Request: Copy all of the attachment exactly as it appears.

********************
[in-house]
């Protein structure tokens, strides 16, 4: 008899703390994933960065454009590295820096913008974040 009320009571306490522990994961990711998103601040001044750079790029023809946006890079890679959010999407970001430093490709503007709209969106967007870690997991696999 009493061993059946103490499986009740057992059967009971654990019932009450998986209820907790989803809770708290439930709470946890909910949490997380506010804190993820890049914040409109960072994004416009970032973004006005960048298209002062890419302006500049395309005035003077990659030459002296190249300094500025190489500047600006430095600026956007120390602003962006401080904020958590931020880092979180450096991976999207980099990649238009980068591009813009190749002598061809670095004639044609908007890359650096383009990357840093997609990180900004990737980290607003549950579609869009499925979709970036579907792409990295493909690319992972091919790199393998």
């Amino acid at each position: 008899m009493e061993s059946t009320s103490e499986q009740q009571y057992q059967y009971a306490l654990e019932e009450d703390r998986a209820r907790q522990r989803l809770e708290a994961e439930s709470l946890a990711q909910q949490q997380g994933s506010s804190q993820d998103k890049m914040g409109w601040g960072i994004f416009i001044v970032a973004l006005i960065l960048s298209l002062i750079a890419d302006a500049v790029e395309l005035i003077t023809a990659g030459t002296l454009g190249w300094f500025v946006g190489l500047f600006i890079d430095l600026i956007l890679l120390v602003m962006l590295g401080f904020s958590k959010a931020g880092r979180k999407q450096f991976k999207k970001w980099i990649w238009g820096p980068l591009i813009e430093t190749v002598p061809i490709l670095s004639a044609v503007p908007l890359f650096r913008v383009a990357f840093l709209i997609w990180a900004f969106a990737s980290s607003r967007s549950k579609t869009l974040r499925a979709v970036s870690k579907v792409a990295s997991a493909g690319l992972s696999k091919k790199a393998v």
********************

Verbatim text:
[in-house]
């Protein structure tokens, strides 16, 4: 008899703390994933960065454009590295820096913008974040 009320009571306490522990994961990711998103601040001044750079790029023809946006890079890679959010999407970001430093490709503007709209969106967007870690997991696999 009493061993059946103490499986009740057992059967009971654990019932009450998986209820907790989803809770708290439930709470946890909910949490997380506010804190993820890049914040409109960072994004416009970032973004006005960048298209002062890419302006500049395309005035003077990659030459002296190249300094500025190489500047600006430095600026956007120390602003962006401080904020958590931020880092979180450096991976999207980099990649238009980068591009813009190749002598061809670095004639044609908007890359650096383009990357840093997609990180900004990737980290607003549950579609869009499925979709970036579907792409990295493909690319992972091919790199393998």
């Amino acid at each position: 008899m009493e061993s059946t009320s103490e499986q009740q009571y057992q059967y009971a306490l654990e019932e009450d703390r998986a209820r907790q522990r989803l809770e708290a994961e439930s709470l946890a990711q909910q949490q997380g994933s506010s804190q993820d998103k890049m914040g409109w601040g960072i994004f416009i001044v970032a973004l006005i960065l960048s298209l002062i750079a890419d302006a500049v790029e395309l005035i003077t023809a990659g030459t002296l454009g190249w300094f500025v946006g190489l500047f600006i890079d430095l600026i956007l890679l120390v602003m962006l590295g401080f904020s958590k959010a931020g880092r979180k999407q450096f991976k999207k970001w980099i990649w238009g820096p980068l591009i813009e430093t190749v002598p061809i490709l670095s004639a044609v503007p908007l890359f650096r913008v383009a990357f840093l709209i997609w990180a900004f969106a990737s980290s607003r967007s549950k579609t869009l974040r499925a979709v970036s870690k579907v792409a990295s997991a493909g690319l992972s696999k091919k790199a393998v």